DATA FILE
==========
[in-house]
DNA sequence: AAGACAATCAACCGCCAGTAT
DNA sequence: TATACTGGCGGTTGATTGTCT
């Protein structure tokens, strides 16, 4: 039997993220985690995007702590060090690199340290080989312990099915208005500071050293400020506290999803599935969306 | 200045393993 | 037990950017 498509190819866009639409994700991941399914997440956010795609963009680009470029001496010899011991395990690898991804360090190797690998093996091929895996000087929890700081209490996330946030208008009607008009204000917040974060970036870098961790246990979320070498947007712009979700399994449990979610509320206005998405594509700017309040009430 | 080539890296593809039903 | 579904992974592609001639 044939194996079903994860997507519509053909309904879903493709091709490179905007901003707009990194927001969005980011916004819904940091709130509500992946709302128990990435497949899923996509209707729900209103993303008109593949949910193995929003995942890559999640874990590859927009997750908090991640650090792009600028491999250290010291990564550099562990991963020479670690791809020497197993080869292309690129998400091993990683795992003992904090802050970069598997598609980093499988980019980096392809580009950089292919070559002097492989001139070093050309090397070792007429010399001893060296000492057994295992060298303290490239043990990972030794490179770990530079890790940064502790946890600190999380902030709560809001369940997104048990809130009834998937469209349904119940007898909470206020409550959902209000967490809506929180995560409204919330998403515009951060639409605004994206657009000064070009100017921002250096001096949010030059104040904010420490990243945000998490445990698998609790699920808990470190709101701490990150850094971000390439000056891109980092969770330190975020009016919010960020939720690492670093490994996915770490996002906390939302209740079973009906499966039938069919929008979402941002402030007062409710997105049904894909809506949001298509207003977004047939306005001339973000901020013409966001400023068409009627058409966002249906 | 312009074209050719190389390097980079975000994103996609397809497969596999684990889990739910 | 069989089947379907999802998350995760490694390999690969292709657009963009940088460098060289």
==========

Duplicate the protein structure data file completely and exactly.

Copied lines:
[in-house]
DNA sequence: AAGACAATCAACCGCCAGTAT
DNA sequence: TATACTGGCGGTTGATTGTCT
């Protein structure tokens, strides 16, 4: 039997993220985690995007702590060090690199340290080989312990099915208005500071050293400020506290999803599935969306 | 200045393993 | 037990950017 498509190819866009639409994700991941399914997440956010795609963009680009470029001496010899011991395990690898991804360090190797690998093996091929895996000087929890700081209490996330946030208008009607008009204000917040974060970036870098961790246990979320070498947007712009979700399994449990979610509320206005998405594509700017309040009430 | 080539890296593809039903 | 579904992974592609001639 044939194996079903994860997507519509053909309904879903493709091709490179905007901003707009990194927001969005980011916004819904940091709130509500992946709302128990990435497949899923996509209707729900209103993303008109593949949910193995929003995942890559999640874990590859927009997750908090991640650090792009600028491999250290010291990564550099562990991963020479670690791809020497197993080869292309690129998400091993990683795992003992904090802050970069598997598609980093499988980019980096392809580009950089292919070559002097492989001139070093050309090397070792007429010399001893060296000492057994295992060298303290490239043990990972030794490179770990530079890790940064502790946890600190999380902030709560809001369940997104048990809130009834998937469209349904119940007898909470206020409550959902209000967490809506929180995560409204919330998403515009951060639409605004994206657009000064070009100017921002250096001096949010030059104040904010420490990243945000998490445990698998609790699920808990470190709101701490990150850094971000390439000056891109980092969770330190975020009016919010960020939720690492670093490994996915770490996002906390939302209740079973009906499966039938069919929008979402941002402030007062409710997105049904894909809506949001298509207003977004047939306005001339973000901020013409966001400023068409009627058409966002249906 | 312009074209050719190389390097980079975000994103996609397809497969596999684990889990739910 | 069989089947379907999802998350995760490694390999690969292709657009963009940088460098060289």